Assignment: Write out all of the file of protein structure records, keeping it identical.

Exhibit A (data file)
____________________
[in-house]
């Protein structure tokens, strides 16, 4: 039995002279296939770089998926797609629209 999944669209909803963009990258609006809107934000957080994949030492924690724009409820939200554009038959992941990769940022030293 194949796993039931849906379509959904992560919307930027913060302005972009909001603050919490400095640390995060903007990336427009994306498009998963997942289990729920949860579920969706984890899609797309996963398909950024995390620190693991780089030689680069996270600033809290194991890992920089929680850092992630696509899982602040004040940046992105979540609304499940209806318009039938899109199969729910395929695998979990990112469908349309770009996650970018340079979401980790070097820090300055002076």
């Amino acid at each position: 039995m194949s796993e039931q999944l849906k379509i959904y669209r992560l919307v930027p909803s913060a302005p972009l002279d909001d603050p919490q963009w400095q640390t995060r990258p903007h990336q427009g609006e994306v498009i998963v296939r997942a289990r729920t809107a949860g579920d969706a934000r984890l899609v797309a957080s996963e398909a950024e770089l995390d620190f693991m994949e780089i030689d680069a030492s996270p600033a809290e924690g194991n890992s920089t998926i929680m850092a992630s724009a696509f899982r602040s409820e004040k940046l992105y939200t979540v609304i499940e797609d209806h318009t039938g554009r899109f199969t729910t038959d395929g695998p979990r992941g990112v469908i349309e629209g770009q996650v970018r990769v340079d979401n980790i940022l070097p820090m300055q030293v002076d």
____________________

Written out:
[in-house]
């Protein structure tokens, strides 16, 4: 039995002279296939770089998926797609629209 999944669209909803963009990258609006809107934000957080994949030492924690724009409820939200554009038959992941990769940022030293 194949796993039931849906379509959904992560919307930027913060302005972009909001603050919490400095640390995060903007990336427009994306498009998963997942289990729920949860579920969706984890899609797309996963398909950024995390620190693991780089030689680069996270600033809290194991890992920089929680850092992630696509899982602040004040940046992105979540609304499940209806318009039938899109199969729910395929695998979990990112469908349309770009996650970018340079979401980790070097820090300055002076």
């Amino acid at each position: 039995m194949s796993e039931q999944l849906k379509i959904y669209r992560l919307v930027p909803s913060a302005p972009l002279d909001d603050p919490q963009w400095q640390t995060r990258p903007h990336q427009g609006e994306v498009i998963v296939r997942a289990r729920t809107a949860g579920d969706a934000r984890l899609v797309a957080s996963e398909a950024e770089l995390d620190f693991m994949e780089i030689d680069a030492s996270p600033a809290e924690g194991n890992s920089t998926i929680m850092a992630s724009a696509f899982r602040s409820e004040k940046l992105y939200t979540v609304i499940e797609d209806h318009t039938g554009r899109f199969t729910t038959d395929g695998p979990r992941g990112v469908i349309e629209g770009q996650v970018r990769v340079d979401n980790i940022l070097p820090m300055q030293v002076d």